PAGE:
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At Gotham Awards, money, passion and Bingham Ray

November 27, 2012|By Steven Zeitchik
  • "Beasts of the Southern Wild" director Benh Zeitlin with his two Gotham Awards
"Beasts of the Southern Wild" director Benh Zeitlin with his…

NEW YORK -- The concept of money--filmmakers' need for it, their freedom without it--infused Monday night's Gotham Independent Film Awards, one of the first major shows of the burgeoning season.

Benh Zeitlin, the director of the Southern magical-realist tale "Beasts of the Southern Wild," noted the extraordinary freedom that came from making his movie as a low-budget project outside any established system, while Jeff Skoll, the wealthy entrepreneur who founded the socially conscious film label Participant Prods., was feted as a kind of benevolent capitalist for the movie business.

Skoll helped me "confront my stereotypes of billionaires," said the director Ava Duvernay, whose prison-themed marital drama "Middle of Nowhere" was financed by Participant. It helped her, she said, smiling, erase a conception of the uber-wealthy that previously landed "somewhere between Thurston Howell III and the dude with the monocle in Monopoly.”

Meanwhile "Your Sister's Sister" star Mark Duplass explained director Lynn Shelton's absence by saying she was off directing lucrative television that allowed her to make low-budget films. (Sufficiently low-budget, said Duplass, that there were established crew members who worked on their indie darling for about $100 per day.)

The top prize of best feature at the Gothams--a kind of glitzier, East Coast version of Los Angeles' Spirit Awards--went to Wes Anderson's quirky pre-adolescent love story "Moonrise Kingdom," while Zeitlin won for breakthrough director. (You can read a full list of winners here.)

But perhaps as much as any award, the Gothams, overseen by a group called the Independent Film Project,  are notable for who turns out. The ceremony serves as a snapshot of sorts for which Hollywood personalities are considered part of the indie world and, at the same time, which indie personalities are on the verge of breaking out to a bigger stardom.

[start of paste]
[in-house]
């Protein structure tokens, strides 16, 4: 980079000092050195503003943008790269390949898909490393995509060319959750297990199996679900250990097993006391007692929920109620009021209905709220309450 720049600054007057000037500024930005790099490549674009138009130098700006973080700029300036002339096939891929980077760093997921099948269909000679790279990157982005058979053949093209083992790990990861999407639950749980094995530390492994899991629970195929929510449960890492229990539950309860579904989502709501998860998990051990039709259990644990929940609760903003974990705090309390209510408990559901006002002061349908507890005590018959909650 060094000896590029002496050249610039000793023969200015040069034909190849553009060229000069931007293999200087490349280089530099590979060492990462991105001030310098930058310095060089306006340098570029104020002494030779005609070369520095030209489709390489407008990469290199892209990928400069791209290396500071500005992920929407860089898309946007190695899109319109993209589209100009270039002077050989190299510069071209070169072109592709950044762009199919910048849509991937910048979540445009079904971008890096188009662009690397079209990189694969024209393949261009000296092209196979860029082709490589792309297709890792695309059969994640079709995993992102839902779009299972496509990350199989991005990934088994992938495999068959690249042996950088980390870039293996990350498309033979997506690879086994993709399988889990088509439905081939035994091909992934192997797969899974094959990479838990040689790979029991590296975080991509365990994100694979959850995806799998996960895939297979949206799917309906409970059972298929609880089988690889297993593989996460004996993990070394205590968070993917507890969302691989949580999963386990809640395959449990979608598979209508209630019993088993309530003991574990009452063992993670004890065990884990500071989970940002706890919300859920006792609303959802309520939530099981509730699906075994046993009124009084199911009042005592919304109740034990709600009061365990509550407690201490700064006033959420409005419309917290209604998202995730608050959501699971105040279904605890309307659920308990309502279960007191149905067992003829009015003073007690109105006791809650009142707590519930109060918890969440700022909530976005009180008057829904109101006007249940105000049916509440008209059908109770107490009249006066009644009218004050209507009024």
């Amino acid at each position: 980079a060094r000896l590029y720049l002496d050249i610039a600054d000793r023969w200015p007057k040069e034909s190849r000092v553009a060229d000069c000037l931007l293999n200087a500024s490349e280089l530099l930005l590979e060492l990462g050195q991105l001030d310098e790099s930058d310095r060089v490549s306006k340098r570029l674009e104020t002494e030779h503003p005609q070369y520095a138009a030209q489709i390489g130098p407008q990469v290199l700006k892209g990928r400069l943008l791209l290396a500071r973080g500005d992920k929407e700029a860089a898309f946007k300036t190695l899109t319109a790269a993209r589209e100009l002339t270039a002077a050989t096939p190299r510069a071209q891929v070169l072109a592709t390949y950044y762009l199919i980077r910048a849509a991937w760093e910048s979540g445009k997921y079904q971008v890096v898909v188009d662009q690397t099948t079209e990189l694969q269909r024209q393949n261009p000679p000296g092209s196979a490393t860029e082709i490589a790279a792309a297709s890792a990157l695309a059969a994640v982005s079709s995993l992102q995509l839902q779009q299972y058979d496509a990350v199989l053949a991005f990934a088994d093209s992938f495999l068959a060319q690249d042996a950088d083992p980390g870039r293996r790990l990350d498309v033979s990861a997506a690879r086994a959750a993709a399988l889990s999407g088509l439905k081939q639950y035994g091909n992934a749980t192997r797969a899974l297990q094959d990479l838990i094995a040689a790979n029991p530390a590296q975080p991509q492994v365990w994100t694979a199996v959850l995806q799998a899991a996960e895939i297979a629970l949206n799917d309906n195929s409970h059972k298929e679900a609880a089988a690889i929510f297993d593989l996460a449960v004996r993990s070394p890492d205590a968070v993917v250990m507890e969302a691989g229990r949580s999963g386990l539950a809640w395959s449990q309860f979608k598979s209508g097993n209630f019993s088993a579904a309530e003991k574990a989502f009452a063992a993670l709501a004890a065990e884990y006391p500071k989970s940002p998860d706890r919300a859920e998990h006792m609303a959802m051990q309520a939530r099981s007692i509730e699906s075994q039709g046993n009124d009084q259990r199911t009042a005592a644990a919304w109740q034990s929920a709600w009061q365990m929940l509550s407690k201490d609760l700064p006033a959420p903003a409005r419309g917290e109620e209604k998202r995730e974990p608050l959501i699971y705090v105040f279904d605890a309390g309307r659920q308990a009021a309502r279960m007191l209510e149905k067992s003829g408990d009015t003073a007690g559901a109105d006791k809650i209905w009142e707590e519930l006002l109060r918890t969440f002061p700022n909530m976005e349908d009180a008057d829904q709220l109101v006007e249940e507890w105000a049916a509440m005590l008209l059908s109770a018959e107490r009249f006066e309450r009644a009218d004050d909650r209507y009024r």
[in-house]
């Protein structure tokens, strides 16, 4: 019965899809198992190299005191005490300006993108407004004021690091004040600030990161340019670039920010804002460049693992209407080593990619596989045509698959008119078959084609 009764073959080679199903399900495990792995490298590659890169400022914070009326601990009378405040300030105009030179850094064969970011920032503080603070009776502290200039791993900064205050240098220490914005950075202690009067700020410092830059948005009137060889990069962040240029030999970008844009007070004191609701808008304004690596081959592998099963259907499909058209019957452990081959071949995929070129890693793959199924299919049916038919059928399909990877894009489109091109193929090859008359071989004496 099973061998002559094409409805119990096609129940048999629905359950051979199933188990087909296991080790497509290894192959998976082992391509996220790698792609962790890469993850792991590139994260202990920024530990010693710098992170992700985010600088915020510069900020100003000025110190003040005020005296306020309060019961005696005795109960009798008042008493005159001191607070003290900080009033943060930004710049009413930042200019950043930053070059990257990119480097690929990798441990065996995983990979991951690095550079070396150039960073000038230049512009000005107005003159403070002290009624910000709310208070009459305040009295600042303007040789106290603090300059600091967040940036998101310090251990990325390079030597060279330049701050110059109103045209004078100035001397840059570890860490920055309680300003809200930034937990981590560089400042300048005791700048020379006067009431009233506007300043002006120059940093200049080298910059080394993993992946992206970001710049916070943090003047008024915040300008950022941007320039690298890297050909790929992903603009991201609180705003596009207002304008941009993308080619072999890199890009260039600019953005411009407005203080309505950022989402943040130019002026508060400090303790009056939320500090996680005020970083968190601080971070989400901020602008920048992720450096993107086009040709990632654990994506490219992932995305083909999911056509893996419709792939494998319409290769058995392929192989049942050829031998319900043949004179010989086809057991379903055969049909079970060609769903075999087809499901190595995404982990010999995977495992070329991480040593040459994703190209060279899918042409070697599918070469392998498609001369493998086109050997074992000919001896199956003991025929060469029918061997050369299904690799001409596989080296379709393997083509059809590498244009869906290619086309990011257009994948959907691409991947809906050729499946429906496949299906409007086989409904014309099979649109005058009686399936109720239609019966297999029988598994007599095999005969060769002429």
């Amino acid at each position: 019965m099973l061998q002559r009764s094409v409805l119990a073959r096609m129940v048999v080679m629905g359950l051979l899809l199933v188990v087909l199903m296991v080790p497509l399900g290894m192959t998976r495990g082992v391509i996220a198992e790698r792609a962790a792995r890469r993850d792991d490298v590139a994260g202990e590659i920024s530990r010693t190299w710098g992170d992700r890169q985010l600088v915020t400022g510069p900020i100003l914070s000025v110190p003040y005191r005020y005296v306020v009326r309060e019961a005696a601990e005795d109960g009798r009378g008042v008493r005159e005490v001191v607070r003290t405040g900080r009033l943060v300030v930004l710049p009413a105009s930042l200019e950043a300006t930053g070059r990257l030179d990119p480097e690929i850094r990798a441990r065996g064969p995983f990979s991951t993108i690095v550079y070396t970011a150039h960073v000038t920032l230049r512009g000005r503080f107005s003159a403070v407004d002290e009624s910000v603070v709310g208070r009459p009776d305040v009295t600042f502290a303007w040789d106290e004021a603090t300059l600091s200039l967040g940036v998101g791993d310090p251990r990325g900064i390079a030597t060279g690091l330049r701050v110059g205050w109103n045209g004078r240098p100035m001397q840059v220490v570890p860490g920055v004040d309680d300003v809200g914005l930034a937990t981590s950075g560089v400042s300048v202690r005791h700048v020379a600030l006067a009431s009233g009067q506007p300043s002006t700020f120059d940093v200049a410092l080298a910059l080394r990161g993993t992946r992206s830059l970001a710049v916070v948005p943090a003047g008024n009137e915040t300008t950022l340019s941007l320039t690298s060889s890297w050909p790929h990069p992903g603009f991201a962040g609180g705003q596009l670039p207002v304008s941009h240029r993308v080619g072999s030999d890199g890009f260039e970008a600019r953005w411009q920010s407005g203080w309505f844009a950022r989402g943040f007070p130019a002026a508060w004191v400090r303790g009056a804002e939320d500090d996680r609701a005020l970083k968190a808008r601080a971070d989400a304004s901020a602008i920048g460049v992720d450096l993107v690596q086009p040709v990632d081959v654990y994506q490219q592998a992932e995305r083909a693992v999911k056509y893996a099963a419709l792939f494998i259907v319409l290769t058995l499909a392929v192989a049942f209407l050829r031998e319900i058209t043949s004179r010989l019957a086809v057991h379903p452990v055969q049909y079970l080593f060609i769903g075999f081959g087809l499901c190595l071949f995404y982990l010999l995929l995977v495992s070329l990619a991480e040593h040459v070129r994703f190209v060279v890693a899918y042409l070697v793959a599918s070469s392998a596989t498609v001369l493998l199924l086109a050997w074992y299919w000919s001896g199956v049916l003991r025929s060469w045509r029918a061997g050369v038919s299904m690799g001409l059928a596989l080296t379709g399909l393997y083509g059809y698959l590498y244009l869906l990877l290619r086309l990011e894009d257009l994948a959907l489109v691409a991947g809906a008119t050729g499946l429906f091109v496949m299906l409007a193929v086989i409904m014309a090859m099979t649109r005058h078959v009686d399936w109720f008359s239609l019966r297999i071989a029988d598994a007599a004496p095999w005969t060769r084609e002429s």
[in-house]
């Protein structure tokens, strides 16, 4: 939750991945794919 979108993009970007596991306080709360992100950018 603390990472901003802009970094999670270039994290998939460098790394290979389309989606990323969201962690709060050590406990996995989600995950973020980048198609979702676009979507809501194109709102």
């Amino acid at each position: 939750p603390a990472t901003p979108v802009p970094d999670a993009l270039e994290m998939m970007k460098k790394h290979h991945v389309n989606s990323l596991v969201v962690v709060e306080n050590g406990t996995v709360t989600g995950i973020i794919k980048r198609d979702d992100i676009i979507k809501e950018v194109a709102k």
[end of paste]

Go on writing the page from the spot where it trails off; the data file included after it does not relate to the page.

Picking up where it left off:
On the first count, the list was notable. David O. Russell (“The Silver Linings Playbook”) was given a lifetime achievement prize; in introducing him, “Silver Linings” star Jacki Weaver noted that “to work with Russell is to step out of your comfort zone, but it's exhilarating and terrifying and wonderful, and the results speak for themselves."

Marion Cotillard (the recently released “Rust and Bone”) and Matt Damon (the upcoming “Promised Land”) were also handed lifetime prizes. Damon sounded a humble note when he said he's "never taken [acting] for granted," and joked that before the release of "Good Will Hunting" he knew he'd arrived when he was given a Calvin Klein suit that was worth more than all the clothes he'd ever owned in his life combined. (Of his ongoing quest to work with David O. Russell, Damon also quipped: "You're like a wolf and I'm like Sarah Palin in a helicopter.")

As for emerging names, “Middle of Nowhere” star Emayatzy Corinealdi was a standout in winning breakthrough actress, while Zeitlin continued his breakout year, winning two prizes. (His film received a third shout-out when the director of audience award “Artifact,” a documentary about a lawsuit against Jared Leto and his band, practically apologized that fellow nominee “Beasts” didn’t win the award, noting wryly that “many of you haven’t seen [my] movie.)

The event, held in the downtown event space Cipriani Wall Street, was hosted by comedian Mike Birbiglia, who seemed slightly put out when some of his jokes early in the evening didn't land.

"Are you humorless?" he asked the crowd when a quip about actors riding up to the show in taxicabs elicited a muted reaction. "That was funny."

The evening also took on a more somber tone as Bingham Ray, the independent-film maverick who died in January, was paid his due. Handing out an award named for Ray to "Beasts" director Zeitlin, Oliver Platt called the late film executive "incendiary, effective and entertaining."

"One of the bittersweet aspects of his death," Platt added, "is that he wasn't around to experience the hoo-ha."


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